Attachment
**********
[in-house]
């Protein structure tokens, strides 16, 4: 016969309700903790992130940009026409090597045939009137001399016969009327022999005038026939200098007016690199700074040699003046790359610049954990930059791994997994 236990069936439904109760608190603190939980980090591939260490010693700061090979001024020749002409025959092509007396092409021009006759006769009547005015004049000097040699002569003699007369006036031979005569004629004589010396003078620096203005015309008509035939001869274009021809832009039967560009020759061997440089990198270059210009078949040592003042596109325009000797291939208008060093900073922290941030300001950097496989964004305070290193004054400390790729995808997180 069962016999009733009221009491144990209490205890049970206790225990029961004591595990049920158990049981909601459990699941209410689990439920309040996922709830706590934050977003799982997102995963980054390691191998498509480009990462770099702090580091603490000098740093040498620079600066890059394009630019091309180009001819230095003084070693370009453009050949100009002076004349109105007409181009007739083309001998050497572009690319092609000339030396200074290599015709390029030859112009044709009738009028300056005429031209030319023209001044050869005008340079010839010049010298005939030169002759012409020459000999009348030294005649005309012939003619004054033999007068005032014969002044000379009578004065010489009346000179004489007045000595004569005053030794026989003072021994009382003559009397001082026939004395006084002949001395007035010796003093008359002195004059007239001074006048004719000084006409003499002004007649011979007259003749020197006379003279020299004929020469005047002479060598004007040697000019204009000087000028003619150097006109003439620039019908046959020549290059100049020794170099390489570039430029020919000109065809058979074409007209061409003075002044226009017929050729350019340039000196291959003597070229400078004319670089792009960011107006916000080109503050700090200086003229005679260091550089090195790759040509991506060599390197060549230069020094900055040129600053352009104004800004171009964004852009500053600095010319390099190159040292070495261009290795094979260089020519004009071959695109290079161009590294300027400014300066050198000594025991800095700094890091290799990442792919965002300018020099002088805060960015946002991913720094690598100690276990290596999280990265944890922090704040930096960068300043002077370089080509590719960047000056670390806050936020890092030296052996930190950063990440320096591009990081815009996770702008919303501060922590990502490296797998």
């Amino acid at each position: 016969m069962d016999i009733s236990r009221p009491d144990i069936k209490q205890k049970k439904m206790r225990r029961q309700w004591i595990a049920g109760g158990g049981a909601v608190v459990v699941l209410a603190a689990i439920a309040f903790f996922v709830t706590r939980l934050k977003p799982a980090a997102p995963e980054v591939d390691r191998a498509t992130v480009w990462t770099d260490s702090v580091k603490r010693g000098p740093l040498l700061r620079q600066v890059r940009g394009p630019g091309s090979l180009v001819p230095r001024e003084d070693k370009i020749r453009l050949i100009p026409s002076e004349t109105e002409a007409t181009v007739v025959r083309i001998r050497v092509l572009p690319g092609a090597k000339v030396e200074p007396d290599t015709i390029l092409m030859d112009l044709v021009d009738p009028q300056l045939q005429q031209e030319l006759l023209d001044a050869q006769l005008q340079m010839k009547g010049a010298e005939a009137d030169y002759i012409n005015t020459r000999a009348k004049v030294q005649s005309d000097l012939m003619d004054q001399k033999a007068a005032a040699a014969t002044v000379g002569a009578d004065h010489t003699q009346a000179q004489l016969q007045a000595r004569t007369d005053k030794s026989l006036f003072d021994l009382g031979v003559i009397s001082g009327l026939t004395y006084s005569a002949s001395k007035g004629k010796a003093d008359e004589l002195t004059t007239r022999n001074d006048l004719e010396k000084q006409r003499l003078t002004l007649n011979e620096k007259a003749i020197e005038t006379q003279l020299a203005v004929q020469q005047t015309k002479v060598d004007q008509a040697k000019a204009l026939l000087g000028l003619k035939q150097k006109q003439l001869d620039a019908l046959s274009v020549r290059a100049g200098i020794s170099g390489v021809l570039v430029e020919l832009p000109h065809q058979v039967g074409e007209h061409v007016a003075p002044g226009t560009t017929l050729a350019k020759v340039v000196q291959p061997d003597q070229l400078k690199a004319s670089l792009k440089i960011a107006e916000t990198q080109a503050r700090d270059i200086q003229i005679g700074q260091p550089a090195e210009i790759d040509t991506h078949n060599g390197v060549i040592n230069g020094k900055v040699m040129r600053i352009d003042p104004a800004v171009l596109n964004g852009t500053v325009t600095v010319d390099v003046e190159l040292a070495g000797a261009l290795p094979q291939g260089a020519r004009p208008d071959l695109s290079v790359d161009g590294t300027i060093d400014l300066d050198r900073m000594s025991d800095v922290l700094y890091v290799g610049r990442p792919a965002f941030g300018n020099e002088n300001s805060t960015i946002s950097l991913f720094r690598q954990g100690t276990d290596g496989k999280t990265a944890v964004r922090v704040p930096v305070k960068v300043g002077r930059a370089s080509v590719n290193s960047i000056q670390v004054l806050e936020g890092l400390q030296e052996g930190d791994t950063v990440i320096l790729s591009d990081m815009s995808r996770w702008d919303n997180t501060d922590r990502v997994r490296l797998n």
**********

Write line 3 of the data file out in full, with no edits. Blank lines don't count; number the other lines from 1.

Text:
């Amino acid at each position: 016969m069962d016999i009733s236990r009221p009491d144990i069936k209490q205890k049970k439904m206790r225990r029961q309700w004591i595990a049920g109760g158990g049981a909601v608190v459990v699941l209410a603190a689990i439920a309040f903790f996922v709830t706590r939980l934050k977003p799982a980090a997102p995963e980054v591939d390691r191998a498509t992130v480009w990462t770099d260490s702090v580091k603490r010693g000098p740093l040498l700061r620079q600066v890059r940009g394009p630019g091309s090979l180009v001819p230095r001024e003084d070693k370009i020749r453009l050949i100009p026409s002076e004349t109105e002409a007409t181009v007739v025959r083309i001998r050497v092509l572009p690319g092609a090597k000339v030396e200074p007396d290599t015709i390029l092409m030859d112009l044709v021009d009738p009028q300056l045939q005429q031209e030319l006759l023209d001044a050869q006769l005008q340079m010839k009547g010049a010298e005939a009137d030169y002759i012409n005015t020459r000999a009348k004049v030294q005649s005309d000097l012939m003619d004054q001399k033999a007068a005032a040699a014969t002044v000379g002569a009578d004065h010489t003699q009346a000179q004489l016969q007045a000595r004569t007369d005053k030794s026989l006036f003072d021994l009382g031979v003559i009397s001082g009327l026939t004395y006084s005569a002949s001395k007035g004629k010796a003093d008359e004589l002195t004059t007239r022999n001074d006048l004719e010396k000084q006409r003499l003078t002004l007649n011979e620096k007259a003749i020197e005038t006379q003279l020299a203005v004929q020469q005047t015309k002479v060598d004007q008509a040697k000019a204009l026939l000087g000028l003619k035939q150097k006109q003439l001869d620039a019908l046959s274009v020549r290059a100049g200098i020794s170099g390489v021809l570039v430029e020919l832009p000109h065809q058979v039967g074409e007209h061409v007016a003075p002044g226009t560009t017929l050729a350019k020759v340039v000196q291959p061997d003597q070229l400078k690199a004319s670089l792009k440089i960011a107006e916000t990198q080109a503050r700090d270059i200086q003229i005679g700074q260091p550089a090195e210009i790759d040509t991506h078949n060599g390197v060549i040592n230069g020094k900055v040699m040129r600053i352009d003042p104004a800004v171009l596109n964004g852009t500053v325009t600095v010319d390099v003046e190159l040292a070495g000797a261009l290795p094979q291939g260089a020519r004009p208008d071959l695109s290079v790359d161009g590294t300027i060093d400014l300066d050198r900073m000594s025991d800095v922290l700094y890091v290799g610049r990442p792919a965002f941030g300018n020099e002088n300001s805060t960015i946002s950097l991913f720094r690598q954990g100690t276990d290596g496989k999280t990265a944890v964004r922090v704040p930096v305070k960068v300043g002077r930059a370089s080509v590719n290193s960047i000056q670390v004054l806050e936020g890092l400390q030296e052996g930190d791994t950063v990440i320096l790729s591009d990081m815009s995808r996770w702008d919303n997180t501060d922590r990502v997994r490296l797998n």